Aspen's 'dandelion' habits challenge mountain evergreens
(PhysOrg.com) -- The face of high-elevation evergreen forests in Western Canada could be drastically altered as a combination of climate change, human and natural disturbances is making spruce and pine forests in the Rocky Mountains vulnerable to a slow but steady invasion of aspen trees.
And while these broad-leaf aspen also feed the logging industry, they could challenge caribou and other animal and plant species dependent on evergreen habitat for food and shelter, says a new University of Alberta study.
"Some hot-button issues such as our woodland caribou populations could be influenced by this change in habitat, as animals use these pine stands," said Simon Landhäusser, a professor in the U of A's School of Forest Science and Management, and co-author on the study. He studies how forests recover from natural or man-made disturbances.
While aspen isn't usually known for establishing itself from seed and growing at high elevations in the Alberta Rockies, it has begun to appear among the pine and spruce forests. Potentially, the annual leaf litter from aspen could choke out vegetation growing close to the ground that supports animals like the caribou, who feed on lichens growing in pine forests.
"Under a warming climate, aspen is given a chance to invade these new areas when disturbances such as logging or fire create soil conditions that are good for aspen seedlings," Landhäusser said. "Aspen is the dandelion of trees," he added. "It is well-equipped to invade new areas over large distances by producing millions of seeds that can be carried by the slightest breeze with its light cotton fluff."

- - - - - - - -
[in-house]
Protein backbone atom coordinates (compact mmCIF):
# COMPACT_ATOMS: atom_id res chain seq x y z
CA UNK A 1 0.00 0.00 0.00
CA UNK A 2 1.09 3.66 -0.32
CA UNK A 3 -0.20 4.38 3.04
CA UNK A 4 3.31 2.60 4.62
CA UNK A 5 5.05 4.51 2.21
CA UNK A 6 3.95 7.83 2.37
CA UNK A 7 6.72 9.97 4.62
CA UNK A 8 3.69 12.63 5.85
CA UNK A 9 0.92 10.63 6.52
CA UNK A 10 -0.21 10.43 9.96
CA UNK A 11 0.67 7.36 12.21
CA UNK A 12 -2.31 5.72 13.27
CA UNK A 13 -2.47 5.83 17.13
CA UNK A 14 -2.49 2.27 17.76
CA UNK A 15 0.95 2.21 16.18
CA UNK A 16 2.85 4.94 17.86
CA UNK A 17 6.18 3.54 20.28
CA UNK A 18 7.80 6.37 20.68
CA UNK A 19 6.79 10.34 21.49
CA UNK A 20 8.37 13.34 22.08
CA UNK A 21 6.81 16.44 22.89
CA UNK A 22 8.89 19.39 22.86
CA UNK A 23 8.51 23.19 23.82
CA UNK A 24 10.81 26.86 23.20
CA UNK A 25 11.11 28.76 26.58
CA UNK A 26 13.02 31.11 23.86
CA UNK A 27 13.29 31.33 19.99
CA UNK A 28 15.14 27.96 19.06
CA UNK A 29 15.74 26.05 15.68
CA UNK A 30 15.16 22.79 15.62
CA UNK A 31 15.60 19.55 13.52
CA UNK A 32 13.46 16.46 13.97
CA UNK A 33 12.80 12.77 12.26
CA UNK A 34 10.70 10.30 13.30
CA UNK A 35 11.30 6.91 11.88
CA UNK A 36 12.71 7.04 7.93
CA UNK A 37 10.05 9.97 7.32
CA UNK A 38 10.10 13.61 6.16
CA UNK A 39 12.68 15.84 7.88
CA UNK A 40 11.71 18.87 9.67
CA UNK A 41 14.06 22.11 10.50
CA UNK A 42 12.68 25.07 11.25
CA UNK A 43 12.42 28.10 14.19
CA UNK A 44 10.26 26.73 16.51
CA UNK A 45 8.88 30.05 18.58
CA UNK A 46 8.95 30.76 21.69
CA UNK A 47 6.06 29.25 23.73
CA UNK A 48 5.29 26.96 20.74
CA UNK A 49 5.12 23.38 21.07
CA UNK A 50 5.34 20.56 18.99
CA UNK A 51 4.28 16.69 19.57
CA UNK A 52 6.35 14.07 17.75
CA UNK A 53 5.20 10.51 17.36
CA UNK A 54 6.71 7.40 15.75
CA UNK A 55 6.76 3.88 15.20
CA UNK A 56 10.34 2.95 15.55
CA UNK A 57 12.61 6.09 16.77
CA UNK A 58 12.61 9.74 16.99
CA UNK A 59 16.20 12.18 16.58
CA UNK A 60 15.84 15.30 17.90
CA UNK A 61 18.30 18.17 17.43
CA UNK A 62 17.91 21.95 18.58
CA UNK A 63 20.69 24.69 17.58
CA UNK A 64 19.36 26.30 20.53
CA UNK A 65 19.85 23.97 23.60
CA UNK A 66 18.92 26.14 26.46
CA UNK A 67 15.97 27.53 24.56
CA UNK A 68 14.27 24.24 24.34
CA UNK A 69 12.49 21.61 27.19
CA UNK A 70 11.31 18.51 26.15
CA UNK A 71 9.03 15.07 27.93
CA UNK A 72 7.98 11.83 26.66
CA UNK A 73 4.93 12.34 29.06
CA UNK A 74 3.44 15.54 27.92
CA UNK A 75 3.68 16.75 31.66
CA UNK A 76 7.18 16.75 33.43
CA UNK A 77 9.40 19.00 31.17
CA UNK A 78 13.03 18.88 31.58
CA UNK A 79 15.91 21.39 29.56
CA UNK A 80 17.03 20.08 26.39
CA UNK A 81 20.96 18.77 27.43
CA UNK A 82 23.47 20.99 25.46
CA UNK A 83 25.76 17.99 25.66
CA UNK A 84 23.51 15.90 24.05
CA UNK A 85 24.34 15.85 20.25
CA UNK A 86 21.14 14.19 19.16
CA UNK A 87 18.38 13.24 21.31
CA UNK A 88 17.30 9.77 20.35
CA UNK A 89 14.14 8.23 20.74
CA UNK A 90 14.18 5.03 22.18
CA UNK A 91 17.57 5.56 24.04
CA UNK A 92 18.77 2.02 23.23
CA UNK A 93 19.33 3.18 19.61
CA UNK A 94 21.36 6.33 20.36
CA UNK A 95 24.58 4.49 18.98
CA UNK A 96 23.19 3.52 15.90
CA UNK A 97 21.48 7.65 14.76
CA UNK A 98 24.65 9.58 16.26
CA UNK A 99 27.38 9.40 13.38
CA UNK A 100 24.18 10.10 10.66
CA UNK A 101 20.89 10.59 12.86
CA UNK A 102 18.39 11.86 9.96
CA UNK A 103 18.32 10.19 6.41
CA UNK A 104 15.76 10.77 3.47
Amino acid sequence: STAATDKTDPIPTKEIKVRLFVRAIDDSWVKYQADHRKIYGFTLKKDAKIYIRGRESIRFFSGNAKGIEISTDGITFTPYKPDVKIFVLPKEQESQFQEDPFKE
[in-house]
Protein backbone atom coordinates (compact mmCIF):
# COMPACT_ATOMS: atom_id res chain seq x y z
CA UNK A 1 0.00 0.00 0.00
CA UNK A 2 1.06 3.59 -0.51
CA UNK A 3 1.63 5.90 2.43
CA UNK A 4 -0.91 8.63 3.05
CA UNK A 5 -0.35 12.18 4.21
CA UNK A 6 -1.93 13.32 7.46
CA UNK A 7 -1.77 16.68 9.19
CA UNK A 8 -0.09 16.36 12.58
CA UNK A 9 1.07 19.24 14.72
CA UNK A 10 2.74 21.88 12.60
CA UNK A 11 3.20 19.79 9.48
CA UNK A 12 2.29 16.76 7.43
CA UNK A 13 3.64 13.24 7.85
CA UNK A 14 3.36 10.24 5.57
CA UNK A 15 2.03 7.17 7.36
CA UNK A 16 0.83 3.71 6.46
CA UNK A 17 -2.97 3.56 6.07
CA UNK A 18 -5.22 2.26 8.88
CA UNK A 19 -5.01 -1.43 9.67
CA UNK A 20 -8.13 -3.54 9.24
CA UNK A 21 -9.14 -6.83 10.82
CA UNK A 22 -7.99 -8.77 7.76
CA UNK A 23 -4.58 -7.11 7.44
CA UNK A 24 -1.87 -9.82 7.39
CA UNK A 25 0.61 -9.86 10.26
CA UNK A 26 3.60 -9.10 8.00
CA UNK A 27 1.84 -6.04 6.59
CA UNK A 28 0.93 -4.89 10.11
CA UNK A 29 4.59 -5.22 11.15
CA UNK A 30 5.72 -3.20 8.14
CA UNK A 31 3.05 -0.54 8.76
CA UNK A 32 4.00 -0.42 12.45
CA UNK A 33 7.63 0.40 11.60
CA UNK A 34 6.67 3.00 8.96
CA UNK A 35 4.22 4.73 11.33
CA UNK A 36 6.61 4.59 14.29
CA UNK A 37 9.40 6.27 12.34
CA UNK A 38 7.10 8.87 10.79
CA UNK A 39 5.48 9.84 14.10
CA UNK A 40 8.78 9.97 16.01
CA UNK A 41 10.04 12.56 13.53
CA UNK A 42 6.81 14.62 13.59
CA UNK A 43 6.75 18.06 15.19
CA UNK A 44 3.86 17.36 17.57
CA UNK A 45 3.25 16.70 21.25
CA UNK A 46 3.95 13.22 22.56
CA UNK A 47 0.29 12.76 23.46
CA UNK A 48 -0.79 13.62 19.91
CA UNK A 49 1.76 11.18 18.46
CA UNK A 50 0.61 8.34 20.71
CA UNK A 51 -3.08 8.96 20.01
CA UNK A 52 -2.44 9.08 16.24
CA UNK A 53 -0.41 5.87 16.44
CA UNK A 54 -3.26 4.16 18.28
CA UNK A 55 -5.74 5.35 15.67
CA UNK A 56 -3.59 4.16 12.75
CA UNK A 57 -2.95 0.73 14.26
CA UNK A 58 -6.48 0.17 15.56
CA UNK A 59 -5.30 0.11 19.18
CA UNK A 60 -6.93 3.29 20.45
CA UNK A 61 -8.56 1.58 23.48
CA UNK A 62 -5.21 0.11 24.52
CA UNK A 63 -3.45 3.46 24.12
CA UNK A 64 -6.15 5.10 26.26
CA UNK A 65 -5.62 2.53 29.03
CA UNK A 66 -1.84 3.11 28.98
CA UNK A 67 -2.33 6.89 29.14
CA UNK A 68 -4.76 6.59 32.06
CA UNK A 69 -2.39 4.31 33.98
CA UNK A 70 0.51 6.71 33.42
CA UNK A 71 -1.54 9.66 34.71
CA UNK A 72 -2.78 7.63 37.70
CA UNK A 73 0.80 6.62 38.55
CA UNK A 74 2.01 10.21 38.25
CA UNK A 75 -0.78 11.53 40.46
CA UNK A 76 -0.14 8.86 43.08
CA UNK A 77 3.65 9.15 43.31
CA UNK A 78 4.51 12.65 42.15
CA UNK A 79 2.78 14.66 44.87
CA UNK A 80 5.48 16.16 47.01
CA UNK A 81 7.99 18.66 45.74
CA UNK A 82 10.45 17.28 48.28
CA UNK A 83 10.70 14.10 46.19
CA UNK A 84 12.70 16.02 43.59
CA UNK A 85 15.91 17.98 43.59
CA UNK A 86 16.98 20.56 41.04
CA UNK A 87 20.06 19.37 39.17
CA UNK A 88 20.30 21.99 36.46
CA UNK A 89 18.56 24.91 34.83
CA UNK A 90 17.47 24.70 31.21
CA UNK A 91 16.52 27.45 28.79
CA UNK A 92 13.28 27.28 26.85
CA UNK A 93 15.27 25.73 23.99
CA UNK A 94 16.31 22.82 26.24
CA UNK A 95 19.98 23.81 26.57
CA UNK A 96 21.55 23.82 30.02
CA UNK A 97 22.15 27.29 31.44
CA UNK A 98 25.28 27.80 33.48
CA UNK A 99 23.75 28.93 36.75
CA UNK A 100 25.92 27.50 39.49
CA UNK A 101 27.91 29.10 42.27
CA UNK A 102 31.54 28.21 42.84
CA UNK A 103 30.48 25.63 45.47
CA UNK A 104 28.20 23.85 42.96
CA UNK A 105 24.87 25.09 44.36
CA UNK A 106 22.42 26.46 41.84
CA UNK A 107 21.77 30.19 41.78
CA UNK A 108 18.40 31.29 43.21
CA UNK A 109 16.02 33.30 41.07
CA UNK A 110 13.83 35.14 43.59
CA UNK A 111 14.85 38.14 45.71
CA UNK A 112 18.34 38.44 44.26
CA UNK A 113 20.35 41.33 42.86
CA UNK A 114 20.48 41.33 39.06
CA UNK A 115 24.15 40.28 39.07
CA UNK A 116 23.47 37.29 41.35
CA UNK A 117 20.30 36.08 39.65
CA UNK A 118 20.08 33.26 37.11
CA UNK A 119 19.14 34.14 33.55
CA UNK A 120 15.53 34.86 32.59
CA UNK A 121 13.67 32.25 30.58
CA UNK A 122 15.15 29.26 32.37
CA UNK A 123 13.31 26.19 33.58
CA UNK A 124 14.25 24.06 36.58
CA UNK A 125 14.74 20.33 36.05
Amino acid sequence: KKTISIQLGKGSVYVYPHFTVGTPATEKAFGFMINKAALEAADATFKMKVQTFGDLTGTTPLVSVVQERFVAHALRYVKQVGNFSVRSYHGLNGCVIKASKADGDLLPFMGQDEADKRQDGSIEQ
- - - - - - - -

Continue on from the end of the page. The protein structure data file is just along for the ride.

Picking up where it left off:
The two-year study of recently logged or burned land revealed aspen seedlings regenerated up to 200 metres higher in elevation than where aspen in the original mature undisturbed forests currently occurs. Virtually no seedlings were established on sites that had little or no forest floor disturbance, the research showed.
"This change in forest composition at higher elevations is likely driven by a warming climate; however, the natural and human-caused disturbances to the forest floor appear to greatly accelerate this change," Landhäusser said. "This means local species need to either adapt to the new conditions or they must migrate further upslope to follow the evergreen forest where aspen currently can't grow."
As a result, future forest and wildlife management practices in these areas may need altering to adjust for these conditions, Landhäusser said.
The aspen invasion could have an upside in the long term, though, he added.
"In the next 100 years, a mixture of aspen, spruce and pine forests at higher elevations has the potential to provide more productive forests, like those currently found at lower elevations. These forests have a greater natural resiliency against disturbances and pests, and would likely be less affected by insect outbreaks that focus on single-tree species, such as Mountain Pine Beetle which would maintain overall forest cover and wood supply."
The research, funded by a grant from the Natural Sciences and Engineering Research Council of Canada, was published recently in the Journal of Biogeography.